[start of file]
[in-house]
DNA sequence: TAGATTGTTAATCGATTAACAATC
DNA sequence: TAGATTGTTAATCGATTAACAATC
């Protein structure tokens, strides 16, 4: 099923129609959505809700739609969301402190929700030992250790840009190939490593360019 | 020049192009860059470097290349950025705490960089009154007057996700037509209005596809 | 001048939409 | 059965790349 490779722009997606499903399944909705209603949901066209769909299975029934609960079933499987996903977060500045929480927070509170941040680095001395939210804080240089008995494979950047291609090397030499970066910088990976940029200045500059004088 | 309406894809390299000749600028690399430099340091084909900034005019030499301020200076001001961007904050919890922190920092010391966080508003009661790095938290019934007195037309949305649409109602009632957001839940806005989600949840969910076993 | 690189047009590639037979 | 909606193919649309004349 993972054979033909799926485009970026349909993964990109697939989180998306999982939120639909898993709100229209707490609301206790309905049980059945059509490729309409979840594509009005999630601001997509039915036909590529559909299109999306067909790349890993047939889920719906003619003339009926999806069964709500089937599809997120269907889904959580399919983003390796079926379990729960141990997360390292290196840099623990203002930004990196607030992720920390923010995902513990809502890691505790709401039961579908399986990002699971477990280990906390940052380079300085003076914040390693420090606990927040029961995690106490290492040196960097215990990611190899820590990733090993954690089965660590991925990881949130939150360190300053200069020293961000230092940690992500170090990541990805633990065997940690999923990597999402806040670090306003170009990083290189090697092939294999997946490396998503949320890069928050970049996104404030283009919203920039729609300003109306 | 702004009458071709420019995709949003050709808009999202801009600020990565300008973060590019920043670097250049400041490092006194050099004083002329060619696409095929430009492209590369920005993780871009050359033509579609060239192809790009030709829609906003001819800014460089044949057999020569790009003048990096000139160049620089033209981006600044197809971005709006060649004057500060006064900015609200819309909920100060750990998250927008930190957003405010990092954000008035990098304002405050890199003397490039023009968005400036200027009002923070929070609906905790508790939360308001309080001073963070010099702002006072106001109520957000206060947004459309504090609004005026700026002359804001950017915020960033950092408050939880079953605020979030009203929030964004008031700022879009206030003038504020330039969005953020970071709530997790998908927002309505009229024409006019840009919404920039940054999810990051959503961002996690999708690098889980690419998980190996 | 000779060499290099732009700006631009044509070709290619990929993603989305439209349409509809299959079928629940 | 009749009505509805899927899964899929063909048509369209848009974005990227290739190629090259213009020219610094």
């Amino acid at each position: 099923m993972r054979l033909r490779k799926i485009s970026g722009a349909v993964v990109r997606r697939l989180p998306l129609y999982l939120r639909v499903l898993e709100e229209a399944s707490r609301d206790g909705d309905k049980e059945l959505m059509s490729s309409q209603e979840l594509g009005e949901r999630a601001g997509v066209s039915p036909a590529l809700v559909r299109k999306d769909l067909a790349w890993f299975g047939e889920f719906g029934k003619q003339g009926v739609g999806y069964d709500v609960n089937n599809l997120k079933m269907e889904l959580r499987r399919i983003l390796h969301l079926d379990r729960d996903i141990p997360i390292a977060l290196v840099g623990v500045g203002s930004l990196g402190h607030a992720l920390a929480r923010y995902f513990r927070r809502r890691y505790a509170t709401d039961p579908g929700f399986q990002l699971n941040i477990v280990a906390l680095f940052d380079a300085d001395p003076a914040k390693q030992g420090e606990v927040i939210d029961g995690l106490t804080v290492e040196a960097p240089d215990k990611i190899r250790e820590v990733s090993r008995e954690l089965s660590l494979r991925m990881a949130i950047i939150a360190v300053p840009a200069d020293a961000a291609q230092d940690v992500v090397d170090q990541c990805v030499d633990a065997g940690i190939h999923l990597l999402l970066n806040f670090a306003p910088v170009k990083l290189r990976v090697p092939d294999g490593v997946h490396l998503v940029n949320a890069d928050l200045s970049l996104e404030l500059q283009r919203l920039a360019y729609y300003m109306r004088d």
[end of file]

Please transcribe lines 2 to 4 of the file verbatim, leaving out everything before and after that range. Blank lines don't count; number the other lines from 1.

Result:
DNA sequence: TAGATTGTTAATCGATTAACAATC
DNA sequence: TAGATTGTTAATCGATTAACAATC
């Protein structure tokens, strides 16, 4: 099923129609959505809700739609969301402190929700030992250790840009190939490593360019 | 020049192009860059470097290349950025705490960089009154007057996700037509209005596809 | 001048939409 | 059965790349 490779722009997606499903399944909705209603949901066209769909299975029934609960079933499987996903977060500045929480927070509170941040680095001395939210804080240089008995494979950047291609090397030499970066910088990976940029200045500059004088 | 309406894809390299000749600028690399430099340091084909900034005019030499301020200076001001961007904050919890922190920092010391966080508003009661790095938290019934007195037309949305649409109602009632957001839940806005989600949840969910076993 | 690189047009590639037979 | 909606193919649309004349 993972054979033909799926485009970026349909993964990109697939989180998306999982939120639909898993709100229209707490609301206790309905049980059945059509490729309409979840594509009005999630601001997509039915036909590529559909299109999306067909790349890993047939889920719906003619003339009926999806069964709500089937599809997120269907889904959580399919983003390796079926379990729960141990997360390292290196840099623990203002930004990196607030992720920390923010995902513990809502890691505790709401039961579908399986990002699971477990280990906390940052380079300085003076914040390693420090606990927040029961995690106490290492040196960097215990990611190899820590990733090993954690089965660590991925990881949130939150360190300053200069020293961000230092940690992500170090990541990805633990065997940690999923990597999402806040670090306003170009990083290189090697092939294999997946490396998503949320890069928050970049996104404030283009919203920039729609300003109306 | 702004009458071709420019995709949003050709808009999202801009600020990565300008973060590019920043670097250049400041490092006194050099004083002329060619696409095929430009492209590369920005993780871009050359033509579609060239192809790009030709829609906003001819800014460089044949057999020569790009003048990096000139160049620089033209981006600044197809971005709006060649004057500060006064900015609200819309909920100060750990998250927008930190957003405010990092954000008035990098304002405050890199003397490039023009968005400036200027009002923070929070609906905790508790939360308001309080001073963070010099702002006072106001109520957000206060947004459309504090609004005026700026002359804001950017915020960033950092408050939880079953605020979030009203929030964004008031700022879009206030003038504020330039969005953020970071709530997790998908927002309505009229024409006019840009919404920039940054999810990051959503961002996690999708690098889980690419998980190996 | 000779060499290099732009700006631009044509070709290619990929993603989305439209349409509809299959079928629940 | 009749009505509805899927899964899929063909048509369209848009974005990227290739190629090259213009020219610094």